4 Keys to Strategic Insight

How do leaders know what needs to be done? Do they have a special gift or talent? Some leaders do, but most do not. So, if you’re like me, a leader without a special talent for seeing the future, what do you do?

The best thing I’ve read on this topic is by William Duggan from Columbia University. In his book, Strategic Intuition, he outlines four keys to strategic insight that have worked for some of the world’s best leaders. Duggan’s study of Napoleon Bonaparte provides a vivid illustration.
In 1810, Napoleon was the most successful battlefield general in recorded history. Have you ever thought about how Napoleon went from Corporal to Emperor in less than a decade? He used a process that Duggan outlines for us – a process for finding strategic insight. (I’ve added my own translation in parenthesis.)
Examples from History (Study) - The first step in finding strategic insight is to look back to see what others have done – both good and bad. One quote from Napoleon himself makes the point for me:
“… Alexander, Hannibal, Caesar, Gustavus Aldolphus, Turrenne, Eugene of Savoy, Frederick the Great… The history of their eighty-three campaigns would constitute a complete treatise on the art of war.”
Napoleon drew insights from those who preceded them. He knew the history of his “industry,” all eighty-three campaigns! What can you and I learn from the history of our chosen profession?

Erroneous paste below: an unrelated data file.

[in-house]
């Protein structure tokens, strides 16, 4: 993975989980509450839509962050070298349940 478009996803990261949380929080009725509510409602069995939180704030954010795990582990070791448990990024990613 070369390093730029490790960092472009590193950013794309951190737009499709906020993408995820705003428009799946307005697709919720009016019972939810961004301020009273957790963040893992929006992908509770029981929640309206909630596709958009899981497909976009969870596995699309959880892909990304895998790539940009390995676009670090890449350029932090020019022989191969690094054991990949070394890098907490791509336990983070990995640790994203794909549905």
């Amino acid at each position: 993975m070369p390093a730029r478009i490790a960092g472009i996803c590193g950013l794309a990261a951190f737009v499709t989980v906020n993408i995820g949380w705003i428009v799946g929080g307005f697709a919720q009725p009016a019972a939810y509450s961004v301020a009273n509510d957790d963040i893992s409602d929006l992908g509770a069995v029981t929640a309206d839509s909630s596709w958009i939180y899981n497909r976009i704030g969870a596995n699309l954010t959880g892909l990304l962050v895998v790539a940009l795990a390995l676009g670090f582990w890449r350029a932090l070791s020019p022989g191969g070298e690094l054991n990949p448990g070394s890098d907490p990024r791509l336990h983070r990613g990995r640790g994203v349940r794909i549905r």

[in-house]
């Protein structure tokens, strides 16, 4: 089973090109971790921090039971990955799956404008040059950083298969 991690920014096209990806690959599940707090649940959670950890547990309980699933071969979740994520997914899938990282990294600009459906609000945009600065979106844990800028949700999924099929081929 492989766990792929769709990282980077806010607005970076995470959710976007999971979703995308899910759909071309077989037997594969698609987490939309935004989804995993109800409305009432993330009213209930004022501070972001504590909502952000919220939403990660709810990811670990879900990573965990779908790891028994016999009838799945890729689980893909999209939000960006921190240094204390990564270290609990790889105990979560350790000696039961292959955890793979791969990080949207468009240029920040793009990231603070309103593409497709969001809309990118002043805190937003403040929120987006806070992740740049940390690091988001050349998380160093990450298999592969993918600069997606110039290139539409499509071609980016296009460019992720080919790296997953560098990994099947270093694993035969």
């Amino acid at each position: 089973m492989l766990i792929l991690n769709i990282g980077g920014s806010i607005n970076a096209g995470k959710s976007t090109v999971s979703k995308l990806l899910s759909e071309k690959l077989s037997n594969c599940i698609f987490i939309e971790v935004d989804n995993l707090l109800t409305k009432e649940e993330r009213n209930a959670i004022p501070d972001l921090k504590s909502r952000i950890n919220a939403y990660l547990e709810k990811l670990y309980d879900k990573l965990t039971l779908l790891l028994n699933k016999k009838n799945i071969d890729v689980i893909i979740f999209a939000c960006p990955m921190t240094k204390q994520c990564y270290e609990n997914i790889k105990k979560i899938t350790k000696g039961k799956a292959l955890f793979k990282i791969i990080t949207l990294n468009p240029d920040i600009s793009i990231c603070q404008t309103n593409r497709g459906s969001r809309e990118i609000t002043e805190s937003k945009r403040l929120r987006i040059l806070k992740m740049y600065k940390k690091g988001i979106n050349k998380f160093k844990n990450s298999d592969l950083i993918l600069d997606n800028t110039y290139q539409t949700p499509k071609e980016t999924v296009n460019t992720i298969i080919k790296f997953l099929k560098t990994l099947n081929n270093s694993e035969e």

Presence of Mind (Escape) - This is the step where you clear your mind of what others have done. Their goal is not yours. Focus on the present. Don’t get locked into any preconceived notions of what the right answer may be.
Flash of Insight (Think) - What is possible? What insights might be drawn from history? What combination of ideas might work? What would a different description of success look like?
Resolution (Test) - Do you truly believe the insight you found in the previous step is valid? What is your confidence level? History reveals that on numerous occasions Napoleon marched past the very places his enemies believed he would attack. His rationale: he would not fight in a place unless he was convinced he could win there.
So what does any of this have to do with you and me as leaders today? Everything. Think about the four steps; we must invest time and energy to Study – Escape – Think – Test.  When we do, the prize is strategic insight.


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